So far (about a third into the book) it’s following a very stressed government employee who is in charge of one of the safe zones, but as more time passes a military coup seems inevitable…..as that is what has happened in safe zones in other parts of the UK. As supplies start to dwindle, the soldiers took over and started to kick out non-essential civilians such as the old and sick……eventually raping the remaining women and killing the men as chaos and disorder took over.

There is a page from the book I’d like to share with you where a recent refugee who has been taken in by the community on the oil rig is discussing the “progress” made by the community in that they have now engineered a bio-digester – It feeds on human and animal waste and old food scraps to produce methane which then powers a small generator to give them electricity for lighting and to play a small stereo for 3 hours every evening. Some of the younger people on the rig are hoping similar progress has been made on the mainland and that soon the cities will be up and running again with street lights, video games and TV’s. The older members and the newcomer are less enthusiastic about a return to the status quo of before the oil crisis. This extract from the book is when Valerie (a French speaking male from Belgium) is talking to 2 teenage boys and a young girl about how things were leading up to the oil crisis.

‘You want to live in a big city, full of noises and lights?’
‘Yeah, ‘course,’ replied Nathan.
The man shook his head with incredulity. Both Nathan and Jacob stared at him, bemused.
‘I believe the world was sick then,’ he continued. ‘And people were sick with a disease of the soul. You understand me?’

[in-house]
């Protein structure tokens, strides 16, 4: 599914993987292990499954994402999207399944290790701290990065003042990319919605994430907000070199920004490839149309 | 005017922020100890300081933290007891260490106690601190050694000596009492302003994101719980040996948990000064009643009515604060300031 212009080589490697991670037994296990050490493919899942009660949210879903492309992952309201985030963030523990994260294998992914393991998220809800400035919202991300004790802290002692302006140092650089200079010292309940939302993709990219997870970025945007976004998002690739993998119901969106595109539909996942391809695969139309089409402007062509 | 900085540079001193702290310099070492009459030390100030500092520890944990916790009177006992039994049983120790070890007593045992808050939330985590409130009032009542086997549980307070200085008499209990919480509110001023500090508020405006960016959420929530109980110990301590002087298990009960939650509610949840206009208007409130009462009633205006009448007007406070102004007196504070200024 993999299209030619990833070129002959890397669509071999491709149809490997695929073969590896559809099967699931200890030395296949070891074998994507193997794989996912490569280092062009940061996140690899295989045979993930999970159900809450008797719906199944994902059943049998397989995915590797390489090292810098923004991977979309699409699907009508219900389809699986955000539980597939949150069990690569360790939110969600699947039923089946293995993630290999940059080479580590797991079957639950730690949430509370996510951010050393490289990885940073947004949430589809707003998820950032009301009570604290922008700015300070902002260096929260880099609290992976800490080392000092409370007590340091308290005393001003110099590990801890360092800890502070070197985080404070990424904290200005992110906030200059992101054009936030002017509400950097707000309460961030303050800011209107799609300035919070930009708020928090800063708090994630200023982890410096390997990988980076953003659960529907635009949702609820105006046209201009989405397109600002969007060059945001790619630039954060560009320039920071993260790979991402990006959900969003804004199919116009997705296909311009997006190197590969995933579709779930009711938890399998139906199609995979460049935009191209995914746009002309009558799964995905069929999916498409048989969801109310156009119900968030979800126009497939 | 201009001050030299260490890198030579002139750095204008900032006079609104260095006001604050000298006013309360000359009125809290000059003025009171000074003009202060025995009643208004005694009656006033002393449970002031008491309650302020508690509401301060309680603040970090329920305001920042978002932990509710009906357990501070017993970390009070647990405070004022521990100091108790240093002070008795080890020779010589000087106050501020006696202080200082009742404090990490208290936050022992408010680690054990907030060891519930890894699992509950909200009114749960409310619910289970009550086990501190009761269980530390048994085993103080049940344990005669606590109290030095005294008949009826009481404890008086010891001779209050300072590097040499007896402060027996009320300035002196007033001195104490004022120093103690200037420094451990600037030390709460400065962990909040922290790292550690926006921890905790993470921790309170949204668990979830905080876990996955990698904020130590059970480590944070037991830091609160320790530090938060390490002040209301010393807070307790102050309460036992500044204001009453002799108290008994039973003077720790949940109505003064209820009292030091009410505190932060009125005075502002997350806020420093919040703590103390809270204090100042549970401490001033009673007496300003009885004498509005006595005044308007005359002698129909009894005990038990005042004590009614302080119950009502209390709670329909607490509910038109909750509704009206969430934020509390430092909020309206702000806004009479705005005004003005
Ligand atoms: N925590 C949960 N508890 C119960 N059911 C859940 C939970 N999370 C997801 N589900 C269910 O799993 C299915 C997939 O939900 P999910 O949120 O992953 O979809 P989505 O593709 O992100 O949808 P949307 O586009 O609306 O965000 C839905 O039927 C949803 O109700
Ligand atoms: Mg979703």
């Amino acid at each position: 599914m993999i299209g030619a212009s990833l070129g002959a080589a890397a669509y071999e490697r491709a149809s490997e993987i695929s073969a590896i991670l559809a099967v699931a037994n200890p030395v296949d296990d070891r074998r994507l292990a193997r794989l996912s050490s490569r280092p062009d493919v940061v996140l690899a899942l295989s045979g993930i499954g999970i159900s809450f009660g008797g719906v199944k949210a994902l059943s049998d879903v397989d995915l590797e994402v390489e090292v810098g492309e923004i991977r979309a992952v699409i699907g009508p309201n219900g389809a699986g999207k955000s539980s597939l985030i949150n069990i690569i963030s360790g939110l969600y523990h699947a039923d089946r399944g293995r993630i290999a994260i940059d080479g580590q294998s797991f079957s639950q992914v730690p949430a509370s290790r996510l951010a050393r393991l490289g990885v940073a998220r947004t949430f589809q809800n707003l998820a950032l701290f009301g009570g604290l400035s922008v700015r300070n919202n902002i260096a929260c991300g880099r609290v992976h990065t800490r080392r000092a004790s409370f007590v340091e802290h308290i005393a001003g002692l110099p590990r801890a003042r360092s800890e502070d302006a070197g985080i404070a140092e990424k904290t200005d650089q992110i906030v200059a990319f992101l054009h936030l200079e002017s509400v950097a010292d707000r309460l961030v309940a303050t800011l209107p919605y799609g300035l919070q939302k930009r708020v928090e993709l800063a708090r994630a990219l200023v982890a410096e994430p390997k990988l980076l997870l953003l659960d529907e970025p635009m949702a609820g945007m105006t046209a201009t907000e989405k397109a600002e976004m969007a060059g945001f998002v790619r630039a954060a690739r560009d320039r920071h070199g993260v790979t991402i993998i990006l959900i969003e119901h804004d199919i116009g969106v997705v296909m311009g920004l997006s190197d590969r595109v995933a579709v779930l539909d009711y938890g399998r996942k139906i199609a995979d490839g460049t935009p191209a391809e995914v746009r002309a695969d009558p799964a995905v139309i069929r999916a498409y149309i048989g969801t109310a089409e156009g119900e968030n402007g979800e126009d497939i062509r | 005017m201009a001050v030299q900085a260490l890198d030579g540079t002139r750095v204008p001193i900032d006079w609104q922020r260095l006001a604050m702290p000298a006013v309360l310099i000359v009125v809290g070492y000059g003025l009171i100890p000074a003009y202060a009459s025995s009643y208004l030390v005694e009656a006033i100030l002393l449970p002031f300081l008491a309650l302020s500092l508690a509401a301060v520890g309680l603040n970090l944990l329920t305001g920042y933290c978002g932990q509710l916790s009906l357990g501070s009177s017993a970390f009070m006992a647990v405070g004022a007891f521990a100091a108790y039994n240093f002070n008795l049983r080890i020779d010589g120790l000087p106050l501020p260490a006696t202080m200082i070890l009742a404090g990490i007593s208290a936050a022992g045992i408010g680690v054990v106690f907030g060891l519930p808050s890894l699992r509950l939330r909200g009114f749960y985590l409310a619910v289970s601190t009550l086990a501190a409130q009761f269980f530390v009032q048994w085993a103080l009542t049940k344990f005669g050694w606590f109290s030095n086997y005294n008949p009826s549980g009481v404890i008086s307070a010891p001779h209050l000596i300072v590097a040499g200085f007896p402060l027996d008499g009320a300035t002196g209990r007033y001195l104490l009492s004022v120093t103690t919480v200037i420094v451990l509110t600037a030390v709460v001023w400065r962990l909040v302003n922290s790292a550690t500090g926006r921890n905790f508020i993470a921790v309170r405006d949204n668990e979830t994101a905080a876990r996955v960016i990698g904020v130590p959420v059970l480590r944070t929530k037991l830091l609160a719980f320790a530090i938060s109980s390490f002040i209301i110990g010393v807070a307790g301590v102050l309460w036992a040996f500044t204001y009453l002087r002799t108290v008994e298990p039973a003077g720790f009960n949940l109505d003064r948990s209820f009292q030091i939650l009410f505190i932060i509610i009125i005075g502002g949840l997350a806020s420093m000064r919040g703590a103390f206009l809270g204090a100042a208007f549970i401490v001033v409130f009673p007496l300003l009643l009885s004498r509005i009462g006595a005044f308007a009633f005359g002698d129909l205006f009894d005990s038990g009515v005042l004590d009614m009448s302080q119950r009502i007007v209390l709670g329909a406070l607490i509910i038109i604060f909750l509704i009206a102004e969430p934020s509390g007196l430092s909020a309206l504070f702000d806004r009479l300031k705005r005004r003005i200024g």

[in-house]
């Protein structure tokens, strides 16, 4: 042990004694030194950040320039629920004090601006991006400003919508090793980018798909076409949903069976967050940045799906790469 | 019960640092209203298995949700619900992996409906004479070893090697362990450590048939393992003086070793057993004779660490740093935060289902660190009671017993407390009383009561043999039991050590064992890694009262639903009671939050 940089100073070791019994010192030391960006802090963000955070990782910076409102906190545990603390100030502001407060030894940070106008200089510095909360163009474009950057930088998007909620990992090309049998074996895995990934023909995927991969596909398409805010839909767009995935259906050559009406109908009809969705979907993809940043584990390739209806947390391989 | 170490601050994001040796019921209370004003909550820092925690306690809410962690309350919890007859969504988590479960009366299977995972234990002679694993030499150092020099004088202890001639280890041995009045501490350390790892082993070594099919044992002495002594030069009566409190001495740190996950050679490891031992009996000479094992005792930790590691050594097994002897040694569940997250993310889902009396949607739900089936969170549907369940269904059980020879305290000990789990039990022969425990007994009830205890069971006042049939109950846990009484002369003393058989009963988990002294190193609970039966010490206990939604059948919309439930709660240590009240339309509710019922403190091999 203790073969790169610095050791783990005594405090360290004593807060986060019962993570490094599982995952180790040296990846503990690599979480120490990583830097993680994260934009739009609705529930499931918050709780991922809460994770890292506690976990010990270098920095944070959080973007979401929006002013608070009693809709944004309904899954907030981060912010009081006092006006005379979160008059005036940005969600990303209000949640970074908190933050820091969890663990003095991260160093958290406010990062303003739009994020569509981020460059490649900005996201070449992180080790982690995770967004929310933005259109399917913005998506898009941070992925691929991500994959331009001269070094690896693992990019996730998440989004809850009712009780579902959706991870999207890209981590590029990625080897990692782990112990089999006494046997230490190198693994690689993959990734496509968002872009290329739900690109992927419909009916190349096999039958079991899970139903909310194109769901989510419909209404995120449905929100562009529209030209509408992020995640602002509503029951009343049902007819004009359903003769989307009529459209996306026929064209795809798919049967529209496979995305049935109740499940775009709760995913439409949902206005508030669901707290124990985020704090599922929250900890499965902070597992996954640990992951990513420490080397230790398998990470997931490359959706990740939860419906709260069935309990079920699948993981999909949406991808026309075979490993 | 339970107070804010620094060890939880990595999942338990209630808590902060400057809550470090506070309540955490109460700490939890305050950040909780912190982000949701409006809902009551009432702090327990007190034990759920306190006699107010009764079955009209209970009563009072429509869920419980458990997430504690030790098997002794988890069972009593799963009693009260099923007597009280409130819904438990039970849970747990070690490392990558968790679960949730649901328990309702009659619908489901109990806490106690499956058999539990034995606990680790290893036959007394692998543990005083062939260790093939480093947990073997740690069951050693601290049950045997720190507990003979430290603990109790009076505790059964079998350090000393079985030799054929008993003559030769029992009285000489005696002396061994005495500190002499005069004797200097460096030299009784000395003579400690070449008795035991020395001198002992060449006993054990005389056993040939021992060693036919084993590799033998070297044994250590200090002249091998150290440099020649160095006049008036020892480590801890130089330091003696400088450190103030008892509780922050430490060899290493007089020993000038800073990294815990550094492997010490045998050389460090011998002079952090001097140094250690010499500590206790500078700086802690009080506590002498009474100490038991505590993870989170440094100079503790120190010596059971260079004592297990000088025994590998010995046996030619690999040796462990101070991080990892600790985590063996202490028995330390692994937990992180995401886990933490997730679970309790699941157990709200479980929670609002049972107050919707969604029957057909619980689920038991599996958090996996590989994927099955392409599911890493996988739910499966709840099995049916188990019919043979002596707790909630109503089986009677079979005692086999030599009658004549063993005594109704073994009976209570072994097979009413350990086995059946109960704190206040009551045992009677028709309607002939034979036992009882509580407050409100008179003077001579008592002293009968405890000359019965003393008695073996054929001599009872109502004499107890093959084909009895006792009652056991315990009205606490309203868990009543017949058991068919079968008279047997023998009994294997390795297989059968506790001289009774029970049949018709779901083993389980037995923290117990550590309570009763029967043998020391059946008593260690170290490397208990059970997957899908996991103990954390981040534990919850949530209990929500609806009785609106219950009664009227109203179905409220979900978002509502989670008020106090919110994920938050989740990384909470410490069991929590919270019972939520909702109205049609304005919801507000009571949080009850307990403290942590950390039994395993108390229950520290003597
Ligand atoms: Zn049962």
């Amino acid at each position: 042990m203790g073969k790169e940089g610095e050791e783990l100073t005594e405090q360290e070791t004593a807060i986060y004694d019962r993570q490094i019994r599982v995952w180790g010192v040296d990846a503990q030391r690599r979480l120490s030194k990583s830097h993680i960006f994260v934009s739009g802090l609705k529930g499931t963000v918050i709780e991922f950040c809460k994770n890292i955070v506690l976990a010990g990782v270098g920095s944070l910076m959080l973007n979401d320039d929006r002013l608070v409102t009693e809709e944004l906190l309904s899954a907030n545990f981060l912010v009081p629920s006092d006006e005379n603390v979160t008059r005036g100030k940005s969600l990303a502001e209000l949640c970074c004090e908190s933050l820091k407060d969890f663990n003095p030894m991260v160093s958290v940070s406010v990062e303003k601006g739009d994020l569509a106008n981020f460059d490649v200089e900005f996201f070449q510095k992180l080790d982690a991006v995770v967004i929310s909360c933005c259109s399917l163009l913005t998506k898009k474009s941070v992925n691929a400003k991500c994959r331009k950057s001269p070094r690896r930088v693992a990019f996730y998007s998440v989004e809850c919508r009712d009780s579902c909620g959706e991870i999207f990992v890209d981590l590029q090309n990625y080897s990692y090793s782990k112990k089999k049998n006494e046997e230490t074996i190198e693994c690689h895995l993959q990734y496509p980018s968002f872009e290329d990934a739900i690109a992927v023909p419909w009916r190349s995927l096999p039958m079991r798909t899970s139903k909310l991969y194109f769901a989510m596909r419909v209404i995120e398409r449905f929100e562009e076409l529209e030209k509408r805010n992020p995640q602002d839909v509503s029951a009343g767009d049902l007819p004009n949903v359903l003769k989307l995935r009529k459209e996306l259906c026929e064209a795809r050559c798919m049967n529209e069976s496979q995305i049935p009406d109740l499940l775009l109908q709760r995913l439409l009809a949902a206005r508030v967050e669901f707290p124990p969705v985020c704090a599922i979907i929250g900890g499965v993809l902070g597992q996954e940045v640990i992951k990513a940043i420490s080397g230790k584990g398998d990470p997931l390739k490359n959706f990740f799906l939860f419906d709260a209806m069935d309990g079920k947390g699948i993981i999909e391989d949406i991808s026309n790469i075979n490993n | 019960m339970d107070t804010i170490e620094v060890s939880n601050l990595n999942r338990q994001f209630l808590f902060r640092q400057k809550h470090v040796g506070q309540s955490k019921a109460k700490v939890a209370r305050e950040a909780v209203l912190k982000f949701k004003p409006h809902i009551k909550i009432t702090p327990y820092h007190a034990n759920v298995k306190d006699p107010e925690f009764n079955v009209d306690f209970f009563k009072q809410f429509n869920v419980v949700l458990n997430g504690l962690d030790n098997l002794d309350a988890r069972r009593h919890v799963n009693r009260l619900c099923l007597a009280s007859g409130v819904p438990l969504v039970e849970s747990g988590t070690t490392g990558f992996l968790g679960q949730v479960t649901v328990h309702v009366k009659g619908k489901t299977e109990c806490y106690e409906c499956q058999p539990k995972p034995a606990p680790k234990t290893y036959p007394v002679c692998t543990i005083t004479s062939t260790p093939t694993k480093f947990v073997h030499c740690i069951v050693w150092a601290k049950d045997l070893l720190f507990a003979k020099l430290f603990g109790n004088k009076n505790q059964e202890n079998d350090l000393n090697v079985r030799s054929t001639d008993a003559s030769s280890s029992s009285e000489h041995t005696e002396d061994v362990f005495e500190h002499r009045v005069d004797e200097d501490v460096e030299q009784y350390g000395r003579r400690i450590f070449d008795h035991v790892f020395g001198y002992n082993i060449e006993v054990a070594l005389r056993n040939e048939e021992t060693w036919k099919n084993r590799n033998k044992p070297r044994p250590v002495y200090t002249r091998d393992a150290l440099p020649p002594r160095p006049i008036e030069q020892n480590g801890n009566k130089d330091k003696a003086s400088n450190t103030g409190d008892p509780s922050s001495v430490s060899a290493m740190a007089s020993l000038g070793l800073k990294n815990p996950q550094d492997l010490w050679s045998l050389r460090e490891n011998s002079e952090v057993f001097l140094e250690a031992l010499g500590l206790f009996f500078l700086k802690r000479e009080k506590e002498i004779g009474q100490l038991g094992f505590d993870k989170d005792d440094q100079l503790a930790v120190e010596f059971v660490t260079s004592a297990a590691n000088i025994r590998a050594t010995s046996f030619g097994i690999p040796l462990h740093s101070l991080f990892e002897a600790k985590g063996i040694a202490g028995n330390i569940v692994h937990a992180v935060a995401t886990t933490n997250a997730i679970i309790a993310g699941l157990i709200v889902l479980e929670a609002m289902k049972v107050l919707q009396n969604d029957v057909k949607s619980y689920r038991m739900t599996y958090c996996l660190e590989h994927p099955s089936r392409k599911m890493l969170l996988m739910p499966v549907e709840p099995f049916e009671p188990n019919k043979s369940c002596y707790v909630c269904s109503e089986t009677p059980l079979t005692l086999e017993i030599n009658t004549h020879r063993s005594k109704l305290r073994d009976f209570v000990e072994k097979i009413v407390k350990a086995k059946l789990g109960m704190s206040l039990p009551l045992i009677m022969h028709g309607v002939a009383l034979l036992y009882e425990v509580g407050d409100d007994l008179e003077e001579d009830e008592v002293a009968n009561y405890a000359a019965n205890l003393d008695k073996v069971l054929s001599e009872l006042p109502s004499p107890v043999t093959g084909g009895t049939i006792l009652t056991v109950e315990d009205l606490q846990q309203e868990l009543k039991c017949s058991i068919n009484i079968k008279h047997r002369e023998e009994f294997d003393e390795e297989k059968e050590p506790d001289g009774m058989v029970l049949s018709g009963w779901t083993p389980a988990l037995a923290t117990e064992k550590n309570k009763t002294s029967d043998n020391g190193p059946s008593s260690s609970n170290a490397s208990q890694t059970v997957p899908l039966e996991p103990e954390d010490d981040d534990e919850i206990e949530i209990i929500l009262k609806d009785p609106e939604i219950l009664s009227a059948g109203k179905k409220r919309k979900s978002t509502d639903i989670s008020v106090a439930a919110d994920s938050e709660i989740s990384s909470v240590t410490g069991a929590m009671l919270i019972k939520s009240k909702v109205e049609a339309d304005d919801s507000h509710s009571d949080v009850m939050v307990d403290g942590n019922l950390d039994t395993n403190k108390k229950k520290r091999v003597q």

Neither boy did. Not really.
‘Most people were not happy. Most people were sick in their heart, unhappy lives. We all lived our isolated lives in our little homes and saw the world beyond through a tiny…..digital window. People did not talk to each other. Instead they typed messages to complete strangers on the internet. The more things we had the unhappier we became because there was always people on the TV who had very much more.’
Valerie shook his head and smiled sadly. ‘You do not see how much better your life is now, do you?’
Jacob, Nathan and Hannah continued to stare at him in bewildered silence.
‘I think your mother understands this. It is not things – and all the electricity that makes those things work – that makes a good life. They are just things; distractions, you know? Shiny little amusements made to look so wonderful and fun and the answer to your unhappiness. But you get the shiny things home and unwrap them, you hold them in your hand…..and they are just shiny things, that is all. They mean nothing.’
Valerie looked at the generator. ‘You know what it is that really destroyed the old world?’
They shrugged.
‘It was greed.’
Nathan and Jacob glanced at each other.

‘You know children killed each other for things like training shoes? Or mobile phones?’ Valerie continued. ‘The time just before the crash was mankind at his most evil. There were wars for oil, wars for gas. People killed for things, for power. Killed for oil. It was a world filled with jealousy for all the things we would see others have on the TV. A world of greed. Anger. Hate……..All the bright shiny lights and noises…..video games, the TV, the internet, music, the shopping, the arcades…..these things were made by governments to distract us; to keep our minds full and busy….so we did not realise how unhappy we all were.

The fact is that although this book is a novel, the breakdown of society, of law, of morals – brought about by a severe shortage of oil – could easily happen. We are so dependent on transportation, on shipping and air freight, on imported goods, to provide us with everything we need. Fiction often mirrors fact. There are lessons to be learned from this book about how once civilised people treat one another after as little as three days without food. How important a true sense of community is – take the time to talk to and get to know your neighbours. How important it is to have personal plans in place in case of emergency, rather than depending on the government to take care of you. And of alternate ways of living other than the consumer driven, oil dependent lifestyle we currently cling to. The consumer/capitalist/growth economy model is destroying the world that we depend on. All that disposable crap that we can’t live without – and yet we end up throwing it into the landfill or into our oceans – will be the death of us….and we’re taking thousands of other species with us.